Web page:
Well folks, it’s the end of 2012. Today is the very last day of this year. It’s hard not to be at the end of a year without reflecting on where one has been and what one has been doing during the past 365 days.
A year ago, I was very driven, in reflection. I had spent the previous year sending out poetry and stories to be published in small indie publications and I had pitched articles for big magazines, retail magazines and small regional magazines. I got more published in the past two years than I had in my entire life. Dozens of poems, stories and articles. I was also writing for a local newspaper and had my own column. I started a kickstarter project so that I could start recording some songs I’d been working on for the previous few years. I was auditioning for bands as lead singer. I was also training heavily for the Russian kettlebell sport.
Unfortunately, I couldn’t be a star freelance writer, non-fiction writer, musician and kettlebell athlete all at once. The people around me whom I admired usually had one focus in their lives. If they were writers, they did writing. If they were musicians, they did music. If they were kettlebell athletes, kettlebell was what they focused on.
I had my foot in so many worlds. It was fun for a while, but then I got super burnt out. I spent the early part of 2012 traveling to kettlebell competitions, working heavily on a music project where the goal was a ten-song album, and trying to market myself as a writer in order to procure more writing work, all while working at the library twenty hours a week or more.
Then, after a freelance assignment in Seattle and Portland, my marriage ended, based on a mutual decision between me and my husband of nine years.
In the aftermath, I played more shows than I ever had before. I immersed myself in a community of writers, artists and musicians, moved back to Oakland, reduced my stress load, started living completely within my means on a very limited budget so I didn’t have to work more than the minimum for someone else.
I dropped the kettlebell competitions and pitching any freelance writing articles in lieu of focusing on my transition from married to single. I also decided I needed to pick one art form for the time being to be favored: Music. Writing would remain an outlet, but without the pressure of immediate publication.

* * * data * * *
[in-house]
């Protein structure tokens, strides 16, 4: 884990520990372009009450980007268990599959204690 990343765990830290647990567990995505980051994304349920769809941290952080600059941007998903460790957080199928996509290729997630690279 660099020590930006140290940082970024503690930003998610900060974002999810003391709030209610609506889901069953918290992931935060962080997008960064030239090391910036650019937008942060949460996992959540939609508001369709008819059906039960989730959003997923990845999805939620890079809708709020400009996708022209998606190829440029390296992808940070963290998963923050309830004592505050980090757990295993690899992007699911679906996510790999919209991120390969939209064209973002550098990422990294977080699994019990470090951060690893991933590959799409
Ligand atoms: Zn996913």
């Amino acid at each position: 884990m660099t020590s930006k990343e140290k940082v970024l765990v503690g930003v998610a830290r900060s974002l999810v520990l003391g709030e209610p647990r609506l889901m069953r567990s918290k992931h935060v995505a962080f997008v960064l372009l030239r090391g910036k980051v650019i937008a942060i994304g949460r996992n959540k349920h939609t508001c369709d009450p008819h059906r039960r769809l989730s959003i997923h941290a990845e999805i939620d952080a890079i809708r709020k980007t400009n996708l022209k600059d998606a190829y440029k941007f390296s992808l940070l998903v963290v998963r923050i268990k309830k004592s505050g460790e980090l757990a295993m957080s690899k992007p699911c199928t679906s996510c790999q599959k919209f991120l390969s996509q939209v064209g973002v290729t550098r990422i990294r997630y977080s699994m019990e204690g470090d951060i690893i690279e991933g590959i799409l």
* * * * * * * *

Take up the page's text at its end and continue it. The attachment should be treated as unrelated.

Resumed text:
Sometimes, I wonder what the hell I’m doing. I want to travel, I want to work with more musicians until my songs sound like I hear them in my head, I want to go on small tours with a band and eventually, I want to work entirely for myself.
I’ve managed to create a life that is more conducive to my happiness. I climbed up through years of misery working 9 to 5’s and focusing on money, money, money, so I don’t need to explore that anymore, though I do have some student loan debts hanging over my head. I’d rather have less money and more time. I’ve always been that way. The pressure from society to slave away for future happiness is out of control.
I’m not really sure what I’m doing now, aside from just working towards more. More music, more solid positive friendships, more acceptance and enjoyment of every day life, more peace and space.
It is so hard not to compare myself to others more driven, like I was last year, and people who don’t struggle with some of the mental shit I struggle with, like depression and anxiety, weird nervous system issues, etc., but overall, I’m strong and talented and capable, just very impatient. I get anxious I’ll die tomorrow without achieving the basic goals I’ve been working on for years, but am finally learning to focus instead of bemoaning what I don’t have.
If I’ve learned anything this past year, it’s that I can take small steps to change my circumstances once I’ve made up my mind, and that I can succeed in my goals if I have goals to begin with, and am patient.
How has your past year been artistic endeavor wise? What are you struggling with? What have you achieved? What are your goals in the New Year for your art?